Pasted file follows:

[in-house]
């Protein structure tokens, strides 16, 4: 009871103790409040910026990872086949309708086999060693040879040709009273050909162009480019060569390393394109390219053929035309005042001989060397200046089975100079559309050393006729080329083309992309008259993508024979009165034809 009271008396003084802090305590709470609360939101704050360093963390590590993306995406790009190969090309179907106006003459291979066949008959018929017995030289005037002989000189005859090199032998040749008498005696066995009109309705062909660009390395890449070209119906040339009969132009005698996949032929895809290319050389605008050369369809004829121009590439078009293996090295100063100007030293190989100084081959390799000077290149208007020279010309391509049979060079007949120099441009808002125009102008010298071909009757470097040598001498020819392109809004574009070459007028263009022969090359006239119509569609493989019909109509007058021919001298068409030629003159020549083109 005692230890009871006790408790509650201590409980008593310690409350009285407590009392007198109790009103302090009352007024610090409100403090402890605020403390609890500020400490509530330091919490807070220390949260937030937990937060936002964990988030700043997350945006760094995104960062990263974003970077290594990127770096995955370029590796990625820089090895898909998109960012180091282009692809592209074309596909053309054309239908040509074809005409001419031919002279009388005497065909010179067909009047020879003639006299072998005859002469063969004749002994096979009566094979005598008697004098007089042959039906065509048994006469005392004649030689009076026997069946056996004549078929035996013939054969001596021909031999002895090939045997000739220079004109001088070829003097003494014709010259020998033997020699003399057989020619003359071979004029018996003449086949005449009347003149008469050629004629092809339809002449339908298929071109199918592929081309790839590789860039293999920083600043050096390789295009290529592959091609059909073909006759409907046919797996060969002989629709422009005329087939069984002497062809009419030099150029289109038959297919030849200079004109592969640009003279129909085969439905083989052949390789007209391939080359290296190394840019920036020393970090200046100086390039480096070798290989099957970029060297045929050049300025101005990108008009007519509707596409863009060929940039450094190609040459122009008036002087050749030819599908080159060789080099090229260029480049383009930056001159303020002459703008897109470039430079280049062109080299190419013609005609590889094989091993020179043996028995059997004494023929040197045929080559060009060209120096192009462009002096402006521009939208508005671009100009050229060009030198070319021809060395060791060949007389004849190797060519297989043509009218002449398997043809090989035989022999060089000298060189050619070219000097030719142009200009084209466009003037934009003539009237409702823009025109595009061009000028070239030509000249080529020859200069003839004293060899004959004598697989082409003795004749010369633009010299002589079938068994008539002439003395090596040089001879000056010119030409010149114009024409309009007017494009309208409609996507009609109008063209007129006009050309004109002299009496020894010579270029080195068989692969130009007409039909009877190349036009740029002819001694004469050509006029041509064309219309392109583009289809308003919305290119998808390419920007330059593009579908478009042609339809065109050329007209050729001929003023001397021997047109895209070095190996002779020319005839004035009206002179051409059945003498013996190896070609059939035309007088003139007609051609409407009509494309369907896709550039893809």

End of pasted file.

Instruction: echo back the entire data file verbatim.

[in-house]
């Protein structure tokens, strides 16, 4: 009871103790409040910026990872086949309708086999060693040879040709009273050909162009480019060569390393394109390219053929035309005042001989060397200046089975100079559309050393006729080329083309992309008259993508024979009165034809 009271008396003084802090305590709470609360939101704050360093963390590590993306995406790009190969090309179907106006003459291979066949008959018929017995030289005037002989000189005859090199032998040749008498005696066995009109309705062909660009390395890449070209119906040339009969132009005698996949032929895809290319050389605008050369369809004829121009590439078009293996090295100063100007030293190989100084081959390799000077290149208007020279010309391509049979060079007949120099441009808002125009102008010298071909009757470097040598001498020819392109809004574009070459007028263009022969090359006239119509569609493989019909109509007058021919001298068409030629003159020549083109 005692230890009871006790408790509650201590409980008593310690409350009285407590009392007198109790009103302090009352007024610090409100403090402890605020403390609890500020400490509530330091919490807070220390949260937030937990937060936002964990988030700043997350945006760094995104960062990263974003970077290594990127770096995955370029590796990625820089090895898909998109960012180091282009692809592209074309596909053309054309239908040509074809005409001419031919002279009388005497065909010179067909009047020879003639006299072998005859002469063969004749002994096979009566094979005598008697004098007089042959039906065509048994006469005392004649030689009076026997069946056996004549078929035996013939054969001596021909031999002895090939045997000739220079004109001088070829003097003494014709010259020998033997020699003399057989020619003359071979004029018996003449086949005449009347003149008469050629004629092809339809002449339908298929071109199918592929081309790839590789860039293999920083600043050096390789295009290529592959091609059909073909006759409907046919797996060969002989629709422009005329087939069984002497062809009419030099150029289109038959297919030849200079004109592969640009003279129909085969439905083989052949390789007209391939080359290296190394840019920036020393970090200046100086390039480096070798290989099957970029060297045929050049300025101005990108008009007519509707596409863009060929940039450094190609040459122009008036002087050749030819599908080159060789080099090229260029480049383009930056001159303020002459703008897109470039430079280049062109080299190419013609005609590889094989091993020179043996028995059997004494023929040197045929080559060009060209120096192009462009002096402006521009939208508005671009100009050229060009030198070319021809060395060791060949007389004849190797060519297989043509009218002449398997043809090989035989022999060089000298060189050619070219000097030719142009200009084209466009003037934009003539009237409702823009025109595009061009000028070239030509000249080529020859200069003839004293060899004959004598697989082409003795004749010369633009010299002589079938068994008539002439003395090596040089001879000056010119030409010149114009024409309009007017494009309208409609996507009609109008063209007129006009050309004109002299009496020894010579270029080195068989692969130009007409039909009877190349036009740029002819001694004469050509006029041509064309219309392109583009289809308003919305290119998808390419920007330059593009579908478009042609339809065109050329007209050729001929003023001397021997047109895209070095190996002779020319005839004035009206002179051409059945003498013996190896070609059939035309007088003139007609051609409407009509494309369907896709550039893809």